By Tom Tanner
Consider these three numbers: 184 million; 14,075; 33.
Is this some kind of new DaVinci code? No. These are figures that factor into any conversation about the state of Christian higher education among Christian churches and churches of Christ.
Based on data from this year’s annual college report (see chart on pp. 16, 17), these churches support 33 different schools scattered from Alberta to Atlanta, and beyond the Atlantic to Austria. Collectively these 33 schools last year enrolled 14,075 students and spent just over $184 million. What do these numbers mean? Are they good numbers or bad? Do they demonstrate wise stewardship or poor management? What is our movement receiving in return for its investment? If you are asking these kinds of questions of our schools, you are not alone. Across our continent and throughout our culture, constituents are increasingly asking hard questions of higher education.
One of the more controversial reports to raise hard questions about higher education is the Spellings Report. Its full title is A Test of Leadership: Charting the Future of U.S. Higher Education—A Report of the Commission Appointed by Secretary of Education Margaret Spellings. Four years ago Secretary Spellings, herself a mother of a college student, asked 19 key thinkers—leaders in education and administration, business and politics, philosophy and philanthropy—to review the state of higher education and report their findings. Eighteen of the 19 (one refused to sign the final report, a testimony to its controversy) issued their report in the fall of 2006.
The report has raised something of a firestorm in educational circles. In fact, a quick Google search of “Spellings Report” produces more than 10 million hits for this 76-page government document!
What’s all the fuss? What did they find? A summary of this report1 could be categorized under three headings: accessibility, affordability, and accountability. My intent is not to review the Spellings Report, but rather to raise these same three issues about Christian higher education in our fellowship. To what extent are our schools accessible, affordable, and accountable?
Some 17.7 million students attend college in this country. By comparison, the 13,300 students attending the 33 schools listed in Christian Standard’s annual report seems insignificantly small.2 Yet, only 20 years ago, when these figures were first reported, we had barely half that total number of students. Numerically, we have nearly doubled our “access” in terms of students enrolled.
But accessibility is measured by more than mere numbers. How and where learning occurs is even more important. On that front, these schools earn more than a passing grade. While one of the often-bemoaned “banes of our brotherhood” is the proliferation of our schools, these schools certainly provide ready geographic access. In an era when three out of four students attend college in their home state, these schools cover nearly half the states.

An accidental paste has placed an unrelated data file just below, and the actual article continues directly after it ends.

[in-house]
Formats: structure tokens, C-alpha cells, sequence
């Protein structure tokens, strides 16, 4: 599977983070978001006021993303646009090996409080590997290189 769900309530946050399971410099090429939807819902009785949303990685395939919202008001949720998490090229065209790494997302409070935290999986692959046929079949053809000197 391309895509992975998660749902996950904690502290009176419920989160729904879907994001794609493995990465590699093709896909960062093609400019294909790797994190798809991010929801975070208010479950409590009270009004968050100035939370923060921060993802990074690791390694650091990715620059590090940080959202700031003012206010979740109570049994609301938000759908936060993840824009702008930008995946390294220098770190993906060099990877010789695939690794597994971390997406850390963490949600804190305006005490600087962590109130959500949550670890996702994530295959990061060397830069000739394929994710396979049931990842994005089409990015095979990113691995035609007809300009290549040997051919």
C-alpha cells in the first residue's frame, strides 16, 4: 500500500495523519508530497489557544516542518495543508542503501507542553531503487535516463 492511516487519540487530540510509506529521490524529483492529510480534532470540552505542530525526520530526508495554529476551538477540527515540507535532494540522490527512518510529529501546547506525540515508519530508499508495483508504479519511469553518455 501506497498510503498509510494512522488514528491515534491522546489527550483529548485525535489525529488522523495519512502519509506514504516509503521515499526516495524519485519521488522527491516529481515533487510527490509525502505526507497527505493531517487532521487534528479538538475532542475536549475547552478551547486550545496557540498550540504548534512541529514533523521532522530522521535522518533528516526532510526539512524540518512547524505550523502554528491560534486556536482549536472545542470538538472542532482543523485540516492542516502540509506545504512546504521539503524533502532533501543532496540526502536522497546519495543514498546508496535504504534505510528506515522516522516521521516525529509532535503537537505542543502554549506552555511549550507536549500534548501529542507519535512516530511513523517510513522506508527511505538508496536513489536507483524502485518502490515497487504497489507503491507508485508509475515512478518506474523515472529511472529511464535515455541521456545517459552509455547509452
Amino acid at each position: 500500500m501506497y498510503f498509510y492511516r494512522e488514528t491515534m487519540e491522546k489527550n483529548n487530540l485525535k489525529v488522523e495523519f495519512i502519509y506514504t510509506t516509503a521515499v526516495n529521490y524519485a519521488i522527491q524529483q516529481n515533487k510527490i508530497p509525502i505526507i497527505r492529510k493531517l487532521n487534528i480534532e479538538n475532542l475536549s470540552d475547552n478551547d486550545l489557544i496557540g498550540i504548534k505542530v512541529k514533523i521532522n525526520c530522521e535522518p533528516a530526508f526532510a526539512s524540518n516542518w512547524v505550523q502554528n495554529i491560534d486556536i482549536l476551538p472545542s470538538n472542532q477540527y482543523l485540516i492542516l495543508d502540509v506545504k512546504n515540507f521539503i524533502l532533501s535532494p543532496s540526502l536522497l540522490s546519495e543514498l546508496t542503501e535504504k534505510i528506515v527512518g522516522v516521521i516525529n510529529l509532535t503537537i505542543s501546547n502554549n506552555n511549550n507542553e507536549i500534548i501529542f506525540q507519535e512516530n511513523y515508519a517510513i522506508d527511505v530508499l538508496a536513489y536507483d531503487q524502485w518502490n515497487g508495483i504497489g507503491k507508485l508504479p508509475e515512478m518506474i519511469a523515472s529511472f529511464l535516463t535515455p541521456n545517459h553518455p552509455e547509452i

They are in metropolises of more than 1 million and in small towns of fewer than 500. Though it is tempting to mentally cluster them in the Midwest or South, nearly half are west of the Mississippi and another half are north of the Mason-Dixon Line, including two in Canada. No Christian in this country is more than a day’s drive or a few hours’ plane ride from any of these schools.
The sole exception is in central Europe, where TCMI Institute enrolls more than 750 students from more than a dozen countries and ethnic groups. It is the largest and most diverse evangelical seminary on the continent.
These schools are readily accessible to any and to many—to full-time residential students, part-time commuter students, and online learners who need never leave home. They have daytime offerings, after-dark offerings, and distance offerings, including a fourth of them with degree completion programs for working adults. Access is alive and well among these schools.
Related to accessibility is the issue of affordability, because one cannot access what one cannot afford. In pure dollars, these schools are pure bargains. Last year private college students paid an annual average of $23,712 in tuition and fees.3 By comparison, the average annual tuition and fees for these 33 schools was just over $9,000—nearly two thirds less. And three of these schools have “tuition paid” plans, making them even more affordable.